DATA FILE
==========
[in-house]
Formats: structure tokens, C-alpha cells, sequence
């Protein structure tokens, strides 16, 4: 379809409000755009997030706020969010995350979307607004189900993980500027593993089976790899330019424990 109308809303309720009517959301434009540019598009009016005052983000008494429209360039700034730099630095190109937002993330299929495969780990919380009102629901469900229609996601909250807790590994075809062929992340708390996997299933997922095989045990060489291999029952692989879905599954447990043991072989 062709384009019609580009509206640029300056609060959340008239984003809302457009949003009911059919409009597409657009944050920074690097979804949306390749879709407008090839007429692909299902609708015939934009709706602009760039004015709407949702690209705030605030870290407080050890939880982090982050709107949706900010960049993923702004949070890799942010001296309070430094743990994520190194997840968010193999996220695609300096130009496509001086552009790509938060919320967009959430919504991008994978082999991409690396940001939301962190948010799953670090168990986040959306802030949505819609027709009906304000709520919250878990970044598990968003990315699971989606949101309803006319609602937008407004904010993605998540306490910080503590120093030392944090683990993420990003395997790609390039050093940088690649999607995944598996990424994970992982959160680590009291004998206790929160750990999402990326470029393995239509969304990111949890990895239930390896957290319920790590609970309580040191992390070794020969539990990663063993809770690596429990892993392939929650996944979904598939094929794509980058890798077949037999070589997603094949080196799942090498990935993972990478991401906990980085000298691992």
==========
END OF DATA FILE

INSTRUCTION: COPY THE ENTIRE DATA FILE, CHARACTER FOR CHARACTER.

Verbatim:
[in-house]
Formats: structure tokens, C-alpha cells, sequence
């Protein structure tokens, strides 16, 4: 379809409000755009997030706020969010995350979307607004189900993980500027593993089976790899330019424990 109308809303309720009517959301434009540019598009009016005052983000008494429209360039700034730099630095190109937002993330299929495969780990919380009102629901469900229609996601909250807790590994075809062929992340708390996997299933997922095989045990060489291999029952692989879905599954447990043991072989 062709384009019609580009509206640029300056609060959340008239984003809302457009949003009911059919409009597409657009944050920074690097979804949306390749879709407008090839007429692909299902609708015939934009709706602009760039004015709407949702690209705030605030870290407080050890939880982090982050709107949706900010960049993923702004949070890799942010001296309070430094743990994520190194997840968010193999996220695609300096130009496509001086552009790509938060919320967009959430919504991008994978082999991409690396940001939301962190948010799953670090168990986040959306802030949505819609027709009906304000709520919250878990970044598990968003990315699971989606949101309803006319609602937008407004904010993605998540306490910080503590120093030392944090683990993420990003395997790609390039050093940088690649999607995944598996990424994970992982959160680590009291004998206790929160750990999402990326470029393995239509969304990111949890990895239930390896957290319920790590609970309580040191992390070794020969539990990663063993809770690596429990892993392939929650996944979904598939094929794509980058890798077949037999070589997603094949080196799942090498990935993972990478991401906990980085000298691992």